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December Books

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November 20, 2006

December Books

doubtingyourself_web.jpgDoubting Yourself to the Bone
Thomas Trofimuk
Cormorant: Toronto, 2006.

"Some things can't be taught; they have to be learned," Trofimuk writes. When Ronin's estranged wife, Moira, kills herself by driving her car off a road, Ronin must learn to reshape his family and redefine what it means to be a father. The novel becomes a record of Ronin's grief, his anger, and the slow development of hope. This learning process puts Ronin in contact with a cast of remarkably giving characters, both real and imagined (Katya, one of the book's wisest, is an apparition, a figure from a myth that Moira used to tell). Trofimuk is not afraid to give his characters strong statements on love, on grief, and on truth. Georgia—Moira's lesbian lover and, later, a good friend to Ronin—observes, "I used to think a lie could become the truth simply because we wished it to be true, but that's bullshit." Trofimuk's novel is full of lessons told like this—deftly, and with an undeniable earnestness. The strength of Doubting Yourself to the Bone is Trofimuk's ability to make the reader learn through the characters, and take the lessons to heart when they come.
--Ben Hart

Michael Trussler
NeWest: Edmonton, 2006.

"Can stories go on forever or do they have to end?" A voice steps out and asks us in the title story, invading the reader's space in that distinctly (damn the word) postmodern way. Encounters is a provocative collection of stories that toss us far from where we expected to land, in which Trussler presents an eclectic array of characters that consistently rip the rug from under your feet. In confident prose, Trussler leapfrogs from statements to questions we weren't expecting. In the space of a single story, he deftly jumps some fifty years in time from a Guatemalan orphanage to a snowy road north of Winnipeg. In My Husband Once, the first person narrator remembers how her husband walked her blindfolded into a parked car one Halloween night. She says, "… I realized even then that he was trying to tell me that I wasn't supposed to put my faith in him," a statement that weighs in to the story's cumulative feeling of loneliness. Only because Trussler has crammed so much of the modern world into these pages is it sometimes overwhelming. In fact, these stories don't end; they stick with you.
--Emily Southwood

diamondgrill2_web.jpgDiamond Grill
Fred Wah
NeWest: Edmonton, 2006.

West Coast poet Fred Wah's impossible-to-categorize and much lauded book, originally published in 1996, gets special treatment with this anniversary edition. The book is certainly worthy of the honour; it's a wise and charming family portrait. But Diamond Grill is also sometimes maddeningly—and intentionally—difficult to pin down. It's neither short fiction, nor prose poetry, nor straight-up autobiography, and Wah calls it a "bio-text" while denying that his account of his mixed-race Chinese-Swedish-Canadian family is necessarily "true." Wah's poetic verve is evident, but he never quite allows it to take the wheel here, favouring straightforward prose anecdote and memories of the titular diner, co-owned in the 1950s by Wah's father. Diamond Grill is not pure nostalgia; it tackles tacit racism and sticky family politics in a personal, soft-spoken, and occasionally moving way. Chinese-run, but featuring a Western menu, the diner stands as an unlikely but comfortable hybrid, like the author himself. A scholarly afterword by Wah elaborates this notion, perhaps unnecessarily for the casual reader; the book does a fine job of exploring that idea on its own.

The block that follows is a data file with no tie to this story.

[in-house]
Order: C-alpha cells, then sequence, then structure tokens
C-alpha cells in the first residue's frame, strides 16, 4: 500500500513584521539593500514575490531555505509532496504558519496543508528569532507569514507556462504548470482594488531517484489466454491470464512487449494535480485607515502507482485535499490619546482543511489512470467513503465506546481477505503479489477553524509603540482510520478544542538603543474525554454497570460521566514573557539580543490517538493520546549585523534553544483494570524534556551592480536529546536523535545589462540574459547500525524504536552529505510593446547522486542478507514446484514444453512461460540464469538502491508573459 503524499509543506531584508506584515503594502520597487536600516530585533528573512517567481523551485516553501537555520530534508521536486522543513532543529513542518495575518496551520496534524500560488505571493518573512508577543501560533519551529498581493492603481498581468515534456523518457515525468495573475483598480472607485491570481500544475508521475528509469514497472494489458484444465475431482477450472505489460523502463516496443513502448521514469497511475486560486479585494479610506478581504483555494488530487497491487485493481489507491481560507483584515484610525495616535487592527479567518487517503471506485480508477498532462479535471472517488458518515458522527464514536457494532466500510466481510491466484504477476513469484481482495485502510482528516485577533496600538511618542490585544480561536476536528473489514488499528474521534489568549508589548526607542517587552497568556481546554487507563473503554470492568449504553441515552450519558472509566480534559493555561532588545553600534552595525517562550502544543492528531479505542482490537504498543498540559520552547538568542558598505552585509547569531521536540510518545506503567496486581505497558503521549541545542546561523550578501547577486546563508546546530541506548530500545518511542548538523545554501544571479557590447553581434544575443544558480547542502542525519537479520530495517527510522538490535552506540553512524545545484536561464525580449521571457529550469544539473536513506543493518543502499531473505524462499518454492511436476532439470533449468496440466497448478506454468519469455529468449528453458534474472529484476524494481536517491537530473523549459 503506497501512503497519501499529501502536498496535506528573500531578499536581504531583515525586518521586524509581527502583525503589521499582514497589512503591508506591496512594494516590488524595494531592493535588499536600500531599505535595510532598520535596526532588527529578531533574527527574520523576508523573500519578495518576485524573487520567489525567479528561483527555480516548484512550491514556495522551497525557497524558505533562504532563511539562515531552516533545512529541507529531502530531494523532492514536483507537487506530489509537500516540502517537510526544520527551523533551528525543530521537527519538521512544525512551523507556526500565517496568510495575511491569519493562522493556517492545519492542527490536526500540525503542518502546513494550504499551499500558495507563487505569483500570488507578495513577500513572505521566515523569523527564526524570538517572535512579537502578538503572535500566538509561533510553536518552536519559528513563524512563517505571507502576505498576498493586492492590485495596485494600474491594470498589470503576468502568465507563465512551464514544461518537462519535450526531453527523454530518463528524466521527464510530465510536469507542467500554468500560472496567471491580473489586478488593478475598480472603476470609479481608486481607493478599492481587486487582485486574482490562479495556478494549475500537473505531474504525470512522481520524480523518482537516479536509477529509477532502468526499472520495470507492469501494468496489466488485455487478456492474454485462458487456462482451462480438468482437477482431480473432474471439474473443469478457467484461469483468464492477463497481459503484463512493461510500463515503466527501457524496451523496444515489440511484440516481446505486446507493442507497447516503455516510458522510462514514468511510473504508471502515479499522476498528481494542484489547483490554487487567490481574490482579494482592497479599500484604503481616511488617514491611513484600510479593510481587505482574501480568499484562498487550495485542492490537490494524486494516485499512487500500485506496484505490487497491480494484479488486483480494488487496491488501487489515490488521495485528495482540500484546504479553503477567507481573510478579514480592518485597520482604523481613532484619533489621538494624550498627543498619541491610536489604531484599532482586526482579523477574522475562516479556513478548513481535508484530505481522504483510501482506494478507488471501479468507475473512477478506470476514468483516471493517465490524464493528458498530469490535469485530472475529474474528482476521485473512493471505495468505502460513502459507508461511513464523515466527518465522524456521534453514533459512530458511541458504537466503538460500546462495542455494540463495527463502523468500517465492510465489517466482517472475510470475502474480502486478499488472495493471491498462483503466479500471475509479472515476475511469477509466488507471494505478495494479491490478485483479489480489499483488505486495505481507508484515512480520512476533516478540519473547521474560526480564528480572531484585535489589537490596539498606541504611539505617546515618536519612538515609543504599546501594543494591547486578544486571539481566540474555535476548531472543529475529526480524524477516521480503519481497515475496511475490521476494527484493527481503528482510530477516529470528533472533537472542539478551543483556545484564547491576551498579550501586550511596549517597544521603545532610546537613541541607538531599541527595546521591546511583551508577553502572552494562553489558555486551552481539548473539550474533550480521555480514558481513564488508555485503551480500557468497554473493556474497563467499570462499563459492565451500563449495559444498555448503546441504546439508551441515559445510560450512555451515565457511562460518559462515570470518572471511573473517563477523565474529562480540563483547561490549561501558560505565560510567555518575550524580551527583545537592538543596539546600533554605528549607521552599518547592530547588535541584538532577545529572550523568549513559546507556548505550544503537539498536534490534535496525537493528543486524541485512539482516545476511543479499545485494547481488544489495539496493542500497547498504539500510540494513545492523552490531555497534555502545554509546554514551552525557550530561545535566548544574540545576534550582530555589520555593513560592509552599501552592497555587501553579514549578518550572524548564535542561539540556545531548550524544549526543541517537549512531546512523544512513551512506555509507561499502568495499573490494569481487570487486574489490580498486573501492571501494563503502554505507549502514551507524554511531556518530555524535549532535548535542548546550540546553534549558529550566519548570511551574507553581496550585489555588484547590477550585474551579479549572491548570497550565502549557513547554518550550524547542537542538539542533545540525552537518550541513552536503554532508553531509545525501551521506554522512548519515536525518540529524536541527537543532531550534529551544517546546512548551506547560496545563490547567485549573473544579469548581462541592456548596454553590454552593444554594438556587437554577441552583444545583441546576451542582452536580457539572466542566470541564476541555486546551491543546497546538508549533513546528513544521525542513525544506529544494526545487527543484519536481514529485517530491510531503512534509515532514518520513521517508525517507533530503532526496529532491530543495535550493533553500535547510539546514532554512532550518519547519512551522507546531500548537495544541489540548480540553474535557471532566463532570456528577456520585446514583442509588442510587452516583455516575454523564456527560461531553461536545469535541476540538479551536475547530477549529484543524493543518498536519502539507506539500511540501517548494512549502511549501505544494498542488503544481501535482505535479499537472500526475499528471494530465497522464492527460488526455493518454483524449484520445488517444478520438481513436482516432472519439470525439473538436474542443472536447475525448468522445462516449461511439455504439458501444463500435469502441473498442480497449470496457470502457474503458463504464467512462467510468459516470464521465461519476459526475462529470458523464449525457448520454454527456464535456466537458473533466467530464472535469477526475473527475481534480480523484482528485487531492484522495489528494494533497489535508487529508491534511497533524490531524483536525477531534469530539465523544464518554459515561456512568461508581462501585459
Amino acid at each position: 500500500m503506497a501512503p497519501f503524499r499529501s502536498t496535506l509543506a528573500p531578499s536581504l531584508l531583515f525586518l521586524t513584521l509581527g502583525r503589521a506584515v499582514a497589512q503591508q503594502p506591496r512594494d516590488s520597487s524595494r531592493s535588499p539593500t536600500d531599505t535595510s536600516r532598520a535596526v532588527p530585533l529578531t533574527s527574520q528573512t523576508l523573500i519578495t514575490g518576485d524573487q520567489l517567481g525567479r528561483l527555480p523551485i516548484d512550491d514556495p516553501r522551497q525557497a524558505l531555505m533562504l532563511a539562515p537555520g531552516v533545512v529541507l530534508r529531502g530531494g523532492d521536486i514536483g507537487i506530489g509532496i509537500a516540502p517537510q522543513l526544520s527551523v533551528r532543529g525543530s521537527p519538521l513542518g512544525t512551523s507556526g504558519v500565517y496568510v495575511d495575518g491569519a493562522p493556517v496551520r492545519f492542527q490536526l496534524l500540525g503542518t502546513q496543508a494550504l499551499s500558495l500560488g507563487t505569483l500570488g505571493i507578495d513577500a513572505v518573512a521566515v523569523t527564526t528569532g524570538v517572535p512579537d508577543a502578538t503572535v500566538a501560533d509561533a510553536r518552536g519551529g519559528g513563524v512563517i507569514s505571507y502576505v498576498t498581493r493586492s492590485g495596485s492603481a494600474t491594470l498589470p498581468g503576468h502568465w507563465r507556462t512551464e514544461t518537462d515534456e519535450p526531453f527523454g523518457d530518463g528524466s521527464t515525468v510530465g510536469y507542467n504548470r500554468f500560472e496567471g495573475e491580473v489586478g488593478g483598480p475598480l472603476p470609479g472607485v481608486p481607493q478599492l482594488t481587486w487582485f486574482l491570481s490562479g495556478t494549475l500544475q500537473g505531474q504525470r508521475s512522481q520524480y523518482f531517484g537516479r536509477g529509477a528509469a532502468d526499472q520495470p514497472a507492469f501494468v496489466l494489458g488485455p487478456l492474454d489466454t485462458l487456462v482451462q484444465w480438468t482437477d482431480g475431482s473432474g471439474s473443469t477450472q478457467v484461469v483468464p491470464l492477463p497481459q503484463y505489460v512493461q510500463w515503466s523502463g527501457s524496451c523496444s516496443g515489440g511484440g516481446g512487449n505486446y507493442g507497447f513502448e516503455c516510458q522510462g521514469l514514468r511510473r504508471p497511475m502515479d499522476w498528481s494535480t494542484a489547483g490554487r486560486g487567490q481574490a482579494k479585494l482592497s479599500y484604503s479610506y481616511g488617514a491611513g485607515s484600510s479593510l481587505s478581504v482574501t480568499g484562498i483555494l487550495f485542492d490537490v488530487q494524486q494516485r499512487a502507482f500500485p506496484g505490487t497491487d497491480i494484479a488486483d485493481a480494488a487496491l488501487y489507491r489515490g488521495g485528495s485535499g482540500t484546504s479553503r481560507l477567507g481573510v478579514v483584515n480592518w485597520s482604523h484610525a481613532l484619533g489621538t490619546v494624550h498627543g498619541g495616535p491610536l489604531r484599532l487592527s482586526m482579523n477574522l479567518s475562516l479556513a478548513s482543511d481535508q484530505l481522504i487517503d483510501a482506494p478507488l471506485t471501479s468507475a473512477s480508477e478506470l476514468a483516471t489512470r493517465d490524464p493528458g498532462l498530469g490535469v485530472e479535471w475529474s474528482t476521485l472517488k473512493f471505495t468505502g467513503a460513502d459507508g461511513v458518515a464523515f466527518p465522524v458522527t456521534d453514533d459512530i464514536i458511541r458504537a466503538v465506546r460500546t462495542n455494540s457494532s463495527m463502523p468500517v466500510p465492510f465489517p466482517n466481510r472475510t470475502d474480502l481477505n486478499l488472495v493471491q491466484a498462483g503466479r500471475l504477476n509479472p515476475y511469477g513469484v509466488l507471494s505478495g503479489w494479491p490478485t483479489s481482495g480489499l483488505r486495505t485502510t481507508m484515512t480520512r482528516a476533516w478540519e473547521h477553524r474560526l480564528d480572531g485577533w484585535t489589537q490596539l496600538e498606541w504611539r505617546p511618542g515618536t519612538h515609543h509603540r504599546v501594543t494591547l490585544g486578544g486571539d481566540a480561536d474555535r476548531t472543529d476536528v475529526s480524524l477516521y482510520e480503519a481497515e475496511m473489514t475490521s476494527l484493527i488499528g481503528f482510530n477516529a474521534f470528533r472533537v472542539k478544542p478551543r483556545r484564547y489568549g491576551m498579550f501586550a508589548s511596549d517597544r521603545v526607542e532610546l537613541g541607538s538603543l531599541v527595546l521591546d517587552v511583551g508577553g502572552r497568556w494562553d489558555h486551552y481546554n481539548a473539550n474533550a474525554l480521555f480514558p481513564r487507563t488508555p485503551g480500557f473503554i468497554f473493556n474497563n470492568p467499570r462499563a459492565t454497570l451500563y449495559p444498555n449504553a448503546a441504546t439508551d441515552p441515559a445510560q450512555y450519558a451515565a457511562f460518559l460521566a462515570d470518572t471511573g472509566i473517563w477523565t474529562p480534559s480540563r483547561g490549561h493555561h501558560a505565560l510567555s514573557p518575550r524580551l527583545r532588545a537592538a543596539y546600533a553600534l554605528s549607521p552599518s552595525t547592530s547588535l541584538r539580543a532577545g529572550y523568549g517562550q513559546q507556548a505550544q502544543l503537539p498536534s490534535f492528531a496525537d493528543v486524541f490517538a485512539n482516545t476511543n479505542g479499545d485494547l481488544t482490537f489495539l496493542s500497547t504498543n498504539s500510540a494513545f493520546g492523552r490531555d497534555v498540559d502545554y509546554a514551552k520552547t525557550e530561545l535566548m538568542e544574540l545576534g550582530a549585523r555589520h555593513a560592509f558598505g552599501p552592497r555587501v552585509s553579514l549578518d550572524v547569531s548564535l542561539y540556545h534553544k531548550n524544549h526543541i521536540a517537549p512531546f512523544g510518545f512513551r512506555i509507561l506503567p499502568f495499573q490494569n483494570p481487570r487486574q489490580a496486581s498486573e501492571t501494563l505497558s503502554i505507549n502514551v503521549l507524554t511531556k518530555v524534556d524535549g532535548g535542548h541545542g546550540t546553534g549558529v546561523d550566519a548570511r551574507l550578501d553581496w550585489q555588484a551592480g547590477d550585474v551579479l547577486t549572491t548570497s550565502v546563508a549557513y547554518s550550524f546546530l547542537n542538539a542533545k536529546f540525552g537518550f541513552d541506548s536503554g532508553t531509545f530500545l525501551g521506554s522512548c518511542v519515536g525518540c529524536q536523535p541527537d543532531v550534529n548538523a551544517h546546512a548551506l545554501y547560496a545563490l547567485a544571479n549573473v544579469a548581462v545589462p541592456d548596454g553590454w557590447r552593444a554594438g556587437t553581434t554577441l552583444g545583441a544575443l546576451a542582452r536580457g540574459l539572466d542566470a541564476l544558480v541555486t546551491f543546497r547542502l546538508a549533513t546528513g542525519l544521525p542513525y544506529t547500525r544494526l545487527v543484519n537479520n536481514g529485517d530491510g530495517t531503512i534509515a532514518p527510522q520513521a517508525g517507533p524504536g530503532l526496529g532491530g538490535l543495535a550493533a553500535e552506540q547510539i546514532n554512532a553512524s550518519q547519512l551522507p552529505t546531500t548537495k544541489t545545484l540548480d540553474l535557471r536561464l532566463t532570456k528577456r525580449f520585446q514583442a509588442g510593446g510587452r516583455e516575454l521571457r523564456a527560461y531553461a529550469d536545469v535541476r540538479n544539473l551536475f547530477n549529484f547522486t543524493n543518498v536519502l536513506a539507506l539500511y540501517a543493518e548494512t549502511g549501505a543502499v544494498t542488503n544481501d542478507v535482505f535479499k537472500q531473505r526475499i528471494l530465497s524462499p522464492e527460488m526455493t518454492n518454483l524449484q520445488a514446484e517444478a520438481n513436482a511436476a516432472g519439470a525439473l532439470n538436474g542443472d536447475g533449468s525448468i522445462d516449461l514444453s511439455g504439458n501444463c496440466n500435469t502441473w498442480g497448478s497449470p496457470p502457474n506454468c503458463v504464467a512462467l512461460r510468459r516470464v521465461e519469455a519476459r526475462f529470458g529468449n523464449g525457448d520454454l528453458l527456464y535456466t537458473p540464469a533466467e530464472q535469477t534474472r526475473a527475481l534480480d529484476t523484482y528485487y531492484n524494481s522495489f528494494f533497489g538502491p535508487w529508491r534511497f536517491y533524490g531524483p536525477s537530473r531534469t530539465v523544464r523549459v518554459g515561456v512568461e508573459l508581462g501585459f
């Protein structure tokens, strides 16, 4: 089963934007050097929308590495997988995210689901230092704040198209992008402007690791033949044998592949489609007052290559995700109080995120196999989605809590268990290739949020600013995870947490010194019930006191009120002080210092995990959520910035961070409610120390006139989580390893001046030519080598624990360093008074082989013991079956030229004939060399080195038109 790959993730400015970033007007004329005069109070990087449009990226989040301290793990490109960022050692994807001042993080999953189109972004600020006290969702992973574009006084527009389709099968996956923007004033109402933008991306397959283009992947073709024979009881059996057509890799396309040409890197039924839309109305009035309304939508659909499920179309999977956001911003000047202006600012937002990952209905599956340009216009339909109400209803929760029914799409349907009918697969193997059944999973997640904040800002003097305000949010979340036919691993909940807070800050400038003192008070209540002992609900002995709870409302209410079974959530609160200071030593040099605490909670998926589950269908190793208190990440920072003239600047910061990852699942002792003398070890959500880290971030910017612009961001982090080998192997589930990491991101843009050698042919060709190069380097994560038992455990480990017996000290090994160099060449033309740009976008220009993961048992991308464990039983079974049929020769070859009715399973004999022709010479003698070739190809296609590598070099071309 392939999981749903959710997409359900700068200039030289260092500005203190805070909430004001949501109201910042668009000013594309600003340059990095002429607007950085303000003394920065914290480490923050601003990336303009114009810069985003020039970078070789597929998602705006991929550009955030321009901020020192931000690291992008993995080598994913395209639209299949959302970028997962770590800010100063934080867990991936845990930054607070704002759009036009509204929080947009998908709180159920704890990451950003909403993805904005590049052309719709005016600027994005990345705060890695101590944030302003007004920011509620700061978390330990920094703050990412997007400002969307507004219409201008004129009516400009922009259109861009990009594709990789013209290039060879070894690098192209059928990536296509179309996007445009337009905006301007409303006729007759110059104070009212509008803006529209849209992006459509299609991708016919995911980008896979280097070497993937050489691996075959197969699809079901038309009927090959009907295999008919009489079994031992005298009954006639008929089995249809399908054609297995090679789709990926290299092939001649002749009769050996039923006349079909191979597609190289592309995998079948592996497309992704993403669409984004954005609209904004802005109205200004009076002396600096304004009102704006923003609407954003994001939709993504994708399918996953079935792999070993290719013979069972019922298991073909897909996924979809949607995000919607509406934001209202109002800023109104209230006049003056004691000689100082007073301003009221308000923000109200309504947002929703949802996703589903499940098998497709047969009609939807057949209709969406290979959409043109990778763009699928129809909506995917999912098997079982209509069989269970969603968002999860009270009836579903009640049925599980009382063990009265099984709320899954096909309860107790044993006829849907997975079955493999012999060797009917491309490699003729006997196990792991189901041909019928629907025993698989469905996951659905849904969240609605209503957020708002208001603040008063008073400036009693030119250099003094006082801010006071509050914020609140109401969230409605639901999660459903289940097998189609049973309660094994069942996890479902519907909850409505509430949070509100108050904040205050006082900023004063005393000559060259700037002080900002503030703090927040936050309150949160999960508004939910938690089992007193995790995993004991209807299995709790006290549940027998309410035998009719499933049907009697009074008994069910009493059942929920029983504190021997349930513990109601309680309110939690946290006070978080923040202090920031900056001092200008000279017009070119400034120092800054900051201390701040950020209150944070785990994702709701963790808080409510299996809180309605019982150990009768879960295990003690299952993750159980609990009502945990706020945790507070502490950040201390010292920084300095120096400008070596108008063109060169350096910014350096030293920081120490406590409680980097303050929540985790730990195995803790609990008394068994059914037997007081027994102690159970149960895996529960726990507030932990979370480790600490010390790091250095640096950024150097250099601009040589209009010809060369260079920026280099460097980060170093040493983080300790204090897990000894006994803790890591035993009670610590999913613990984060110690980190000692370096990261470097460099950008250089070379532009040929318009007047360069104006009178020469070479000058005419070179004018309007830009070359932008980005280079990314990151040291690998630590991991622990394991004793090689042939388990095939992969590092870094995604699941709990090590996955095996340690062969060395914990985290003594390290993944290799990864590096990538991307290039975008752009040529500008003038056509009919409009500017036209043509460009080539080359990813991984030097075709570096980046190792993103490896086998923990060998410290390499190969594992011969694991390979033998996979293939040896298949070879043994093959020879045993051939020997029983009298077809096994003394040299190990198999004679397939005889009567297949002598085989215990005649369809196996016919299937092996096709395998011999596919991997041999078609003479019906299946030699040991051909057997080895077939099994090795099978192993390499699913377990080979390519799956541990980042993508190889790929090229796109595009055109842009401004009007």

--Regan Taylor

WhenEarth_web.jpgWhen Earth Leaps Up
Anne Szumigalski
Brick Books: Toronto, 2006.

Fans and newcomers alike will appreciate Anne Szumigalski's (1922-1999) posthumous collection and 15th book of poetry. Its mix of published and unpublished works continues her exploration of creation, death, and the unexpected. Szumigalski's measured phrases are gentle but never timid. The voice here comes to us in contemplation, but bears the memory of fervour. The collection's fourth section reveals Szumigalski's potent humour. In "Fear of Knives" the speaker explains, "If light should fall on this thing… it will either melt into itself or into the idea of itself." Szumigalski casts her attention onto many things-- rooftiles, a woman and cat, dust-- and asks if they are themselves or the ideas of themselves. Just beyond the tactile thing-ness of any object are its elusive, metaphysical properties which are Szumigalski's preoccuption, and from these come her dream-like images and metaphysical riddles, seeds of thought both delicious and challenging. Will we bite into something sweet, or bitter? More likely both, Szumigalski insists, as in "the crack of seedpods / that feeds the idea of life / abiding in a tiny mouthful / of sharp teeth," or the "sky which threatens, or perhaps promises, rain."
--Jane Henderson

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The Dominion is a monthly paper published by an incipient network of independent journalists in Canada. It aims to provide accurate, critical coverage that is accountable to its readers and the subjects it tackles. Taking its name from Canada's official status as both a colony and a colonial force, the Dominion examines politics, culture and daily life with a view to understanding the exercise of power.

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